3D printers can also be used to make special tools for doctors. In January of 2015, doctors at St. Thomas’ Hospital in London were able to use images from a Magnetic Resonance Imaging (MRI) scan to create a 3D printed replica of a two-year-old’s heart. The heart had a very complex hole in it. Using the 3D model of the child’s heart, doctors were then able to create a custom-fitted Gore-Tex patch to fix the hole. Having the 3D printed model of the heart also allowed surgeons to have a much better idea of what they would find before surgery began.
Researchers are also working to 3D print tissue in a process sometimes called bioprinting. Bioprinting involves using cells as the printing material and could have many exciting medical applications. Replacement tissue could be printed to replace skin, other tissues, and possibly even entire organs. Bioprinting is a complex process involving researchers in a number of different fields, including medicine, cell biology, materials science, and many kinds of engineering.
Researchers have had early success generating a variety of different tissues, including bone, skin, cartilage, and heart tissue and are working toward being able to manufacture fully functional tissue and replacement organs. Researchers in Cornell University College of Engineering’s Jonathan Butcher Laboratory have been working to develop methods of bioprinting living aortic heart valves. Cornell’s Lawrence Bonassar Laboratory is working to create replacement intervertebral disks. Researchers were able to bioprint these tissue engineered intervertebral disks with cell-seeded hydrogel constructs and implant them into male rats.
Researchers have also been studying how inkjet printing techniques could be used to build organs and body parts. Layers of living cells would be deposited onto a gel medium or sugar matrix. Layer upon layer would be added until three-dimensional structures were formed. The first system for 3D printing tissue was created in 2009. Printerinks and Organovo, two private companies, have worked together to use 3D printing to develop human tissue. They have adapted printer cartridges to use stem cells, resulting in a substance called Bioink.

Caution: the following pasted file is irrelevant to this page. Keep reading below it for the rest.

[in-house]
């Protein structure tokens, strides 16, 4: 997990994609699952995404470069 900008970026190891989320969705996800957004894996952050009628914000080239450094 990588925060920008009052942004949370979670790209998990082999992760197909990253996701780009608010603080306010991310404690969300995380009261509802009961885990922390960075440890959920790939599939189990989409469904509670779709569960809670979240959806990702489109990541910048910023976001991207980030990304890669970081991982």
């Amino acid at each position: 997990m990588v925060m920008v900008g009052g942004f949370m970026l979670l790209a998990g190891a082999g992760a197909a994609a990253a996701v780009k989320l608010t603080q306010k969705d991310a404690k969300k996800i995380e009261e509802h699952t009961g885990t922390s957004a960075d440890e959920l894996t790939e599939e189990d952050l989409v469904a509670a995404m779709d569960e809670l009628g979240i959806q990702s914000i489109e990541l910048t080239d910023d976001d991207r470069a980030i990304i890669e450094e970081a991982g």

China has begun investing heavily in 3D printing development, committing almost $500 million to establish ten national 3D printing development institutes. Chinese scientists began printing kidneys, livers, and ears with living tissue in 2013. Researchers at Hangzhou Dianzi University created a 3D printer specifically for bioprinting with living cells, called the Regenovo. The printer is able to produce a four to five inch ear cartilage sample or a mini liver sample in under an hour. Regenovo’s creator predicts that printing fully functional organs may be possible in the next ten to twenty years.
Teens have also been taking advantage of the ability to produce objects with a 3D printer, leading to some impressive outcomes in many fields, including medicine.
As part of a school project, Mohammad Sayed and his classmates worked to improve his wheelchair. Using a 3D printer, the students added a laptop tray and a canopy, and changed the wheelchair’s wheel mechanism so that it could be moved with a rowing action instead of the traditional push. The printed parts cost only about $2 or $3 dollars, and the students are making their plans open source so anyone who wants can 3D print these wheelchair add-ons themselves.
Seventeen-year-old Easton LaChapelle developed a 3D printed robotic prosthetic arm. Using modeling software and a 3D printer, he printed parts and constructed a functional prosthetic arm that can interface with the human brain, all in his bedroom.
3D printing is changing how we make things, who can make things, and how much time and money it takes. In the field of healthcare, it’s improving patient access, making implants, prosthetics, and other tools more available, affordable, and customizable. Doctors and designers now have the ability to collaborate quickly across the world, sparking and speeding innovation.